Thursday, 23 October 2008

Waltham Abbey

Yesterday we woke to our first frost of the season which resulted in glorious clear skies so it was not a day to stay indoors. It's a spontaneous decision so let's go somewhere fairly local. Waltham Abbey is the choice, just 30 minutes drive.

On our way into the abbey gardens we pass this little bit of history, the excavated ruins of Bloomery Forge, dating from 1200 AD. It was used to smelt iron to produce metalwork for the abbey.

The wall we see was part of the Chapter House and was restored after the dissolution of the monasteries using the rubble from the ruined cloisters.

. There has been a church on this site since the 7th century. The stone church erected by Harold Godwinson,later King Harold II, in the 1050's, replaced an earlier one which had housed a famous cross brought from Somerset. Harold had been healed of a paralysis after praying before the Cross, and it remained a focus of pilgrimage throughout the Middle Ages. Harold was killed at the Battle of Hastings in 1066, and the probably site of his grave lies outside the present building.
The community of 13 secular canons established by Harold was replaced by one of 26 Augustinian canons in 1177, when Henry II re-founded and enlarged the church to 3 times it's present length as part of his penance for the murder of Thomas Becket in 1170. It became an abbey in 1184.
Waltham was the last of the English Abbeys to be dissolved by Henry VIII in 1540. The church you see today was just the Nave of the Romanesque church.

We will walk around the outside and look at some of the architectural features.

And now we will take a look inside.

The ceiling

The Chancel

The Lady Chapel

And inside, looking out. A mixture of images and reflections

An ancient Fresco on the wall of the Lady Chapel

The Denny Monument dates from 1600. The Denny family acquired Abbey lands from the Crown after the dissolution.

The site of King Harold's grave
Apparently some locals place flowers on the date of his death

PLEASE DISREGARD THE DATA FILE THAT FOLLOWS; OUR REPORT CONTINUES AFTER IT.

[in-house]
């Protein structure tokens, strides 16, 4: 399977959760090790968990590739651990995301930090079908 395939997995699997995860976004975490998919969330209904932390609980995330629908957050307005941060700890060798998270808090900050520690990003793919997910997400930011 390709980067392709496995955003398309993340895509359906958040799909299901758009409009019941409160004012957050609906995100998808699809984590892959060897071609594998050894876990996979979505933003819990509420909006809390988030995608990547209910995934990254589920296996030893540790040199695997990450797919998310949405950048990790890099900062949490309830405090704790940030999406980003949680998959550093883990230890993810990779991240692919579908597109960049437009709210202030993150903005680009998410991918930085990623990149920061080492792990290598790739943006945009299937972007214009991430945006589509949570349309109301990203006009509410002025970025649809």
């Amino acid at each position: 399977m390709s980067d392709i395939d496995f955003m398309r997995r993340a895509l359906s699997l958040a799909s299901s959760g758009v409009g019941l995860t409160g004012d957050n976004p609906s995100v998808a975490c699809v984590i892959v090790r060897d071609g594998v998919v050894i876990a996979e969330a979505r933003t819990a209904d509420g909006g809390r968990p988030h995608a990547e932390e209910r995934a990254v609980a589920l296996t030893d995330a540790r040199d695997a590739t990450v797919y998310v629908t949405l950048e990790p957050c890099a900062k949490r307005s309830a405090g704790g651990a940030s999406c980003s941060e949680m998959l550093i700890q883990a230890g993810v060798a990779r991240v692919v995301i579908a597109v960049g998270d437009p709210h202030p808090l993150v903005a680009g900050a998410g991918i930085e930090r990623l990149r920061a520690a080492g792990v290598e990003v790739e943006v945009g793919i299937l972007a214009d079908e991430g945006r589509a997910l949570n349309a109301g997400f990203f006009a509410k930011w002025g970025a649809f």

We are now ready for lunch and these little private tearooms face onto the Abbey gardens.

We go inside and have some delicious homemade tomato and lentil soup
Should I mention the Carrot Cake!

The other side of the tearooms which are attached to the Inn in the town square

Some of the old ruins

Time to go home now but I thought this mural of the Bayeux Tapestry at the town Museum entrance interesting.


Anonymous said...

How wonderful to be able to drive 30 minutes and be in such a beautiful and interesting place like the Abbey! What a special blessing.


Patsy said...

Wonderful history, funny they are laying on there side. I miss your visits to my blog.

Elizabeth said...

Yes, you should mention the carrot cake!
I love it when you have had a splendid outing you top off the day with snacks. That's the way to live!
Such a lovely place and I'm only sad I never went there.
Harold Godwinson - now that's name.

Anonymous said...

Hia Barbara- that was utterly fascinating- seeing the ceiling with the months of the year personified and the zodiac signs. I was looking at the merge of the building styles too- as if they had local masons working in the Norman style still but with a more modern possibly continental architect. Such a difference in styles. I was enlarging so many of the pictures. Thank you for taking a pic of the old fresco. It is so easy to forget just how much decoration there was in early Medieval Churches that was designed to teach the illiterate, inspire, and illustrate the Bible. Wonderful post.

Lorrie said...

Another great visit. And of course you should mention the carrot cake - yum!
I have to choose a topic for a paper for my English history course and I think I'm going to do one on English architecture around the time of the conquest. I'll look up this site for more research.


Judy said...

What a beautiful tour...on the spur of the moment! How fun to be able to things without a lot of planning on occasion. And thanks for including the history...most interesting.

Vee said...

Is Blogger back yet? I sure hope so...nothing worse than losing a comment!